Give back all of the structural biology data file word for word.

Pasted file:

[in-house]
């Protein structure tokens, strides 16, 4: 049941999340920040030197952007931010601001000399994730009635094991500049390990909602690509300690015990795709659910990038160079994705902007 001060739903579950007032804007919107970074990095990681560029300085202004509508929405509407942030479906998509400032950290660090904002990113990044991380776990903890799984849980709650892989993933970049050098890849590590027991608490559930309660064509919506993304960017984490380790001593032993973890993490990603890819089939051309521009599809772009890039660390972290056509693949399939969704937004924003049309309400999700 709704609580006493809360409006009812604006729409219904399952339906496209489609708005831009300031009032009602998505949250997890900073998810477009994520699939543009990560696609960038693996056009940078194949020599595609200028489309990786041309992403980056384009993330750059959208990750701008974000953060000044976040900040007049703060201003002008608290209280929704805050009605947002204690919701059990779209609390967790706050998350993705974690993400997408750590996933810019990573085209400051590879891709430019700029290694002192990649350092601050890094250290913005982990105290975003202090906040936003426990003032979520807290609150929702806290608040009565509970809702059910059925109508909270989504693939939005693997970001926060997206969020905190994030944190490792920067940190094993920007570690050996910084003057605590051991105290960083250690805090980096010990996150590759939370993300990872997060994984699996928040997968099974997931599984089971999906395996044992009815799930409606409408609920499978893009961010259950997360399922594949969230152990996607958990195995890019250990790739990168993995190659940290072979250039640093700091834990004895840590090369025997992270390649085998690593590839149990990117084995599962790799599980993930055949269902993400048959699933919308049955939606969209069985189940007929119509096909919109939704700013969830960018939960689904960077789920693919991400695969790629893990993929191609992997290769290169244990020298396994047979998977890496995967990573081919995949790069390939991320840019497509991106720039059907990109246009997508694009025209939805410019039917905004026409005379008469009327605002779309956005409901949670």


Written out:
[in-house]
């Protein structure tokens, strides 16, 4: 049941999340920040030197952007931010601001000399994730009635094991500049390990909602690509300690015990795709659910990038160079994705902007 001060739903579950007032804007919107970074990095990681560029300085202004509508929405509407942030479906998509400032950290660090904002990113990044991380776990903890799984849980709650892989993933970049050098890849590590027991608490559930309660064509919506993304960017984490380790001593032993973890993490990603890819089939051309521009599809772009890039660390972290056509693949399939969704937004924003049309309400999700 709704609580006493809360409006009812604006729409219904399952339906496209489609708005831009300031009032009602998505949250997890900073998810477009994520699939543009990560696609960038693996056009940078194949020599595609200028489309990786041309992403980056384009993330750059959208990750701008974000953060000044976040900040007049703060201003002008608290209280929704805050009605947002204690919701059990779209609390967790706050998350993705974690993400997408750590996933810019990573085209400051590879891709430019700029290694002192990649350092601050890094250290913005982990105290975003202090906040936003426990003032979520807290609150929702806290608040009565509970809702059910059925109508909270989504693939939005693997970001926060997206969020905190994030944190490792920067940190094993920007570690050996910084003057605590051991105290960083250690805090980096010990996150590759939370993300990872997060994984699996928040997968099974997931599984089971999906395996044992009815799930409606409408609920499978893009961010259950997360399922594949969230152990996607958990195995890019250990790739990168993995190659940290072979250039640093700091834990004895840590090369025997992270390649085998690593590839149990990117084995599962790799599980993930055949269902993400048959699933919308049955939606969209069985189940007929119509096909919109939704700013969830960018939960689904960077789920693919991400695969790629893990993929191609992997290769290169244990020298396994047979998977890496995967990573081919995949790069390939991320840019497509991106720039059907990109246009997508694009025209939805410019039917905004026409005379008469009327605002779309956005409901949670």